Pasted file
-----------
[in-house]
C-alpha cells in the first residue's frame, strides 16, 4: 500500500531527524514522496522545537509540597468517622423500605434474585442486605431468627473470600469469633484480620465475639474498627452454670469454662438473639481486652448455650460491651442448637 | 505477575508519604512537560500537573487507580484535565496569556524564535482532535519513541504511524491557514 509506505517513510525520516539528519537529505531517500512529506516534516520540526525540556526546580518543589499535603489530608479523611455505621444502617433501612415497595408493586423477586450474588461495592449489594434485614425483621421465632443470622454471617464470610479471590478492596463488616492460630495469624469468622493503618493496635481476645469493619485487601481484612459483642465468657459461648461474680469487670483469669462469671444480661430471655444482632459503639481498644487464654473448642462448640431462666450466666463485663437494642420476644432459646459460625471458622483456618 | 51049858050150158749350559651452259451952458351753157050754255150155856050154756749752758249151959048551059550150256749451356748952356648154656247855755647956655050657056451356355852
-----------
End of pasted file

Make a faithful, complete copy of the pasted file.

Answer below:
[in-house]
C-alpha cells in the first residue's frame, strides 16, 4: 500500500531527524514522496522545537509540597468517622423500605434474585442486605431468627473470600469469633484480620465475639474498627452454670469454662438473639481486652448455650460491651442448637 | 505477575508519604512537560500537573487507580484535565496569556524564535482532535519513541504511524491557514 509506505517513510525520516539528519537529505531517500512529506516534516520540526525540556526546580518543589499535603489530608479523611455505621444502617433501612415497595408493586423477586450474588461495592449489594434485614425483621421465632443470622454471617464470610479471590478492596463488616492460630495469624469468622493503618493496635481476645469493619485487601481484612459483642465468657459461648461474680469487670483469669462469671444480661430471655444482632459503639481498644487464654473448642462448640431462666450466666463485663437494642420476644432459646459460625471458622483456618 | 51049858050150158749350559651452259451952458351753157050754255150155856050154756749752758249151959048551059550150256749451356748952356648154656247855755647956655050657056451356355852